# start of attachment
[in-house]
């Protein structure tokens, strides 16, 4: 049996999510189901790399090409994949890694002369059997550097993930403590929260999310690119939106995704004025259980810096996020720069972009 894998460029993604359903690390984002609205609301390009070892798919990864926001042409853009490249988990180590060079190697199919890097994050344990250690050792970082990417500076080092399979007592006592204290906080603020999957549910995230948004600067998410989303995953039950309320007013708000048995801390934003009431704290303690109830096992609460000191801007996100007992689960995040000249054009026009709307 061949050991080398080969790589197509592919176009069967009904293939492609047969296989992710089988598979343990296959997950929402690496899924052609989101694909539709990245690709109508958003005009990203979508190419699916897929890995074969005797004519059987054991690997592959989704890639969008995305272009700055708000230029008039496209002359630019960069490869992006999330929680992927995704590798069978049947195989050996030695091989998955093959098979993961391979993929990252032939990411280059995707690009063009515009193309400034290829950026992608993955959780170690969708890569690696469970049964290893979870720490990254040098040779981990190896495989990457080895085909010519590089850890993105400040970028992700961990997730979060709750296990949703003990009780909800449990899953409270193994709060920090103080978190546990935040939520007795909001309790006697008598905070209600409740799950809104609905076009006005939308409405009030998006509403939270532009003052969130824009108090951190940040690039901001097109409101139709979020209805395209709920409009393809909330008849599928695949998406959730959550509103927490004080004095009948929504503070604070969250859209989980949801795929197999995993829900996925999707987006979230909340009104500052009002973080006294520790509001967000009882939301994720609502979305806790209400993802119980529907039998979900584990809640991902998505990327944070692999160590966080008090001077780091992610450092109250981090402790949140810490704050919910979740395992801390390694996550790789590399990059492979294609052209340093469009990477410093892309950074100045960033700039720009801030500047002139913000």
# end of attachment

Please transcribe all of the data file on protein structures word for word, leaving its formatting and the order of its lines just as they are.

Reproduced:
[in-house]
């Protein structure tokens, strides 16, 4: 049996999510189901790399090409994949890694002369059997550097993930403590929260999310690119939106995704004025259980810096996020720069972009 894998460029993604359903690390984002609205609301390009070892798919990864926001042409853009490249988990180590060079190697199919890097994050344990250690050792970082990417500076080092399979007592006592204290906080603020999957549910995230948004600067998410989303995953039950309320007013708000048995801390934003009431704290303690109830096992609460000191801007996100007992689960995040000249054009026009709307 061949050991080398080969790589197509592919176009069967009904293939492609047969296989992710089988598979343990296959997950929402690496899924052609989101694909539709990245690709109508958003005009990203979508190419699916897929890995074969005797004519059987054991690997592959989704890639969008995305272009700055708000230029008039496209002359630019960069490869992006999330929680992927995704590798069978049947195989050996030695091989998955093959098979993961391979993929990252032939990411280059995707690009063009515009193309400034290829950026992608993955959780170690969708890569690696469970049964290893979870720490990254040098040779981990190896495989990457080895085909010519590089850890993105400040970028992700961990997730979060709750296990949703003990009780909800449990899953409270193994709060920090103080978190546990935040939520007795909001309790006697008598905070209600409740799950809104609905076009006005939308409405009030998006509403939270532009003052969130824009108090951190940040690039901001097109409101139709979020209805395209709920409009393809909330008849599928695949998406959730959550509103927490004080004095009948929504503070604070969250859209989980949801795929197999995993829900996925999707987006979230909340009104500052009002973080006294520790509001967000009882939301994720609502979305806790209400993802119980529907039998979900584990809640991902998505990327944070692999160590966080008090001077780091992610450092109250981090402790949140810490704050919910979740395992801390390694996550790789590399990059492979294609052209340093469009990477410093892309950074100045960033700039720009801030500047002139913000």